FIG. 10 a section taken along line X--X of FIG. 8 shows the detail of the cathode electrode and of the battery nest 500 with the conical cathode springs 585-587 mounted therein. The conical cathode springs 585-587 are retained entirely by the tapered surface 590-595 in the wall 597 at the end of the battery nest 500 in conjunction with the housing 675. As can be seen from FIG. 10, each of the conical springs 585-587 makes electrical contact with the common electrode 565, which resides in the slot 677. The rivet 570 provides the DC ground to the charging system. Behind and above the wall 597 is the retaining structure 675 which keeps the conical cathode springs 585-587 in position vertically. As can be seen, in each of the regions 510, 520 and 530 a semicircular section 700-702 provides a base upon which the batteries to be charged, or the inserts to be discussed later may be placed. The group of semicircular regions 700-702 represents sections with a set of surfaces 703-705 whereon a D size battery rests when charging. A group of semicircular regions 710-712 in the charging regions 510, 520 and 530 represents a flange between the interior wall 597 and the exterior wall 580. Note that the electrode 565 could be given a circular shape in a set of regions 712, 714, 716 directly behind the springs 585, 586 and 587 to improve electrical contact between the electrode 565 and the springs 585, 586 and 587. A bottom 720 closes the nest 500.
FIG. 11, a section taken along line XI--XI of FIG. 8 discloses the detail of the anode end of the battery nest 500. The common anode electrode 545 may be seen connected to the rivet 550 which in turn provides electrical contact with the lead 210 bringing in the 3 volt DC to the battery nest and retains the electrode 545 in the slot 655. The overhang 670 along with a lower ridge 730 provide failsafe protection with respect to the electrode 545 so the cathode end of a battery put in backwards will not make contact with the positive electrode 545.
FIG. 12 discloses the use of the battery nest 500 to charge AA and C size batteries with the use of removable shims. For the purpose of charging C size batteries, a semicircular shim 722 is used. The shim 722 has a body portion 730 whose purpose is to compensate for the reduced diameter of the C size batteries 735, 736 with respect to the D size batteries for which no shims are necessary. The shim 722 rests with the lower surface of the body 730 on the surface 703. The shim 722 in addition has a separate header portion 740 whose purpose is to compensate for the difference in length of two series C size batteries 735, 736 as opposed to two series D size batteries. The shim 740 has a contact 745 through a body hole 750 which provides electrical contact between the positive electrode 545 and an anode 790 of the C size battery 736. It should be noted that the contact 745 has a recessed end 800 in a slot 805 whose purpose is to serve to insure that a C size battery 736 inserted backwards will not make contact with the common anode 545. It should also be noted that the electrode 745 has a protruding end 810 which mates with the common anode electrode 545. In FIG. 12 the cathode end 820 of the C size battery 735 making contact with the conical springs 585 still makes direct contact with that spring even though a C size battery is involved. The shim 740 is supported on a pair of surfaces 845, 847 on the body 730. A pair of tabs 850, 855 integral to the shim 740 rests on the surfaces 845, 847.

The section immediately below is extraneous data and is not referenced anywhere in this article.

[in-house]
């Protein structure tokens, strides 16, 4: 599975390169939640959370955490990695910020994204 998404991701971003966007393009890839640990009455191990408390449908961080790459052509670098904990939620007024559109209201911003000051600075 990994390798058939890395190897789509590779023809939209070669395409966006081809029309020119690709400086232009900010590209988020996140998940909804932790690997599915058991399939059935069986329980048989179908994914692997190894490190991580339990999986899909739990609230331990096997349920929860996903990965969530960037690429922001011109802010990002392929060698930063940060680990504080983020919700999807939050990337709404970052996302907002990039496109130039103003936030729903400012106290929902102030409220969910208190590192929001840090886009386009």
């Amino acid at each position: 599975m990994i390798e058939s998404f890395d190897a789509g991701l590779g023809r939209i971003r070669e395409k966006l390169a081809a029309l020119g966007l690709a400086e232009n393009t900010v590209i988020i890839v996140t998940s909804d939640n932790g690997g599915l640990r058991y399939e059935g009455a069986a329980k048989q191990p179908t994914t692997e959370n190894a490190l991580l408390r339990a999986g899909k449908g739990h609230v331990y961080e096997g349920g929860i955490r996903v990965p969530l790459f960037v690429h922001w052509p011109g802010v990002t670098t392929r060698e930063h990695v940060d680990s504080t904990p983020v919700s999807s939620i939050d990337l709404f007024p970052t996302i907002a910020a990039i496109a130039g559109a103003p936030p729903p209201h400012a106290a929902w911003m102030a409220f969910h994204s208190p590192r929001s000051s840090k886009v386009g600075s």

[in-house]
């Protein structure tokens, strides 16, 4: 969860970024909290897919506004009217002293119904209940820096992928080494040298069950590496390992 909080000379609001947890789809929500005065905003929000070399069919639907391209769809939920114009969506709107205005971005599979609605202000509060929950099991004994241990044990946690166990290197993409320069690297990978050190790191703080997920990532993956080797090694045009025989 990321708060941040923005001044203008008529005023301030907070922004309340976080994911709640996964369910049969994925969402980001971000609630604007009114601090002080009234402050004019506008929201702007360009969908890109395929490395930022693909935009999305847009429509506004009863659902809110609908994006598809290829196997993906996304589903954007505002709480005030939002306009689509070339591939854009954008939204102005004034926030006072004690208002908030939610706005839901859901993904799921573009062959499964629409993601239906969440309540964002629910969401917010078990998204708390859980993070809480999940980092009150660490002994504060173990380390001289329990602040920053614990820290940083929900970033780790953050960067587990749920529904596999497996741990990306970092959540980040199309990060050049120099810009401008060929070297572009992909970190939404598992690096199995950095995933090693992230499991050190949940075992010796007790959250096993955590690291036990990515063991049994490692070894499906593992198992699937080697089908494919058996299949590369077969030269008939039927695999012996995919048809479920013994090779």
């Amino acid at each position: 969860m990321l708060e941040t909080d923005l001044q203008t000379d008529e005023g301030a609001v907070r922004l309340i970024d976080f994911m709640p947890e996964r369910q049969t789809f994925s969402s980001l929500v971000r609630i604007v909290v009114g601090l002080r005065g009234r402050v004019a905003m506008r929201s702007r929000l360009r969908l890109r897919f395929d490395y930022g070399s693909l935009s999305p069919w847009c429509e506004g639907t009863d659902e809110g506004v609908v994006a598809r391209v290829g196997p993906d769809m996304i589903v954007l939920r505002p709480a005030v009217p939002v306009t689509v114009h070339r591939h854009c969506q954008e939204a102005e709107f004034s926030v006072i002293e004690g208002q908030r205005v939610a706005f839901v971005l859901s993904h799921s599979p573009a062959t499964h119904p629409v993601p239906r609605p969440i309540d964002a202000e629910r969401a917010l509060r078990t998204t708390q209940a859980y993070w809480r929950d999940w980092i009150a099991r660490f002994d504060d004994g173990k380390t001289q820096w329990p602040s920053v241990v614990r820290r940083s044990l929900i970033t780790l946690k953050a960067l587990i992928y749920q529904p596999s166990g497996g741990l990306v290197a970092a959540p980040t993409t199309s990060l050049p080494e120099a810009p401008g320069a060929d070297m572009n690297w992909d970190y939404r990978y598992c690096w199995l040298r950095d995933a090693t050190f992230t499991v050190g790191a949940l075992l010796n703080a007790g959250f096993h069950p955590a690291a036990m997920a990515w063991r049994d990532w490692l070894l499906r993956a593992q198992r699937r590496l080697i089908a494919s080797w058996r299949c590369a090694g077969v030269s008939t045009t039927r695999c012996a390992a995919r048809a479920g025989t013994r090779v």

To charge an AA size battery, a shim 857 identical to the shim 722 associated with charging the C size batteries is first inserted into an appropriate region 510, 520 and 530 of the battery nest 500 followed by a shim 860 specifically designed to compensate for the smaller size of AA batteries. The shim 860 has a body region 865 whose purpose is to compensate for the change in diameter of a pair of AA size batteries 866, 867 as opposed to the C size battery. The shim 860 is used in conjunction with a header shim 870 identical to the shim 740 which is used with the C size battery. The shim 870 has a connecting electrode 875 with a contact surface 876 which is identical to the electrode 745.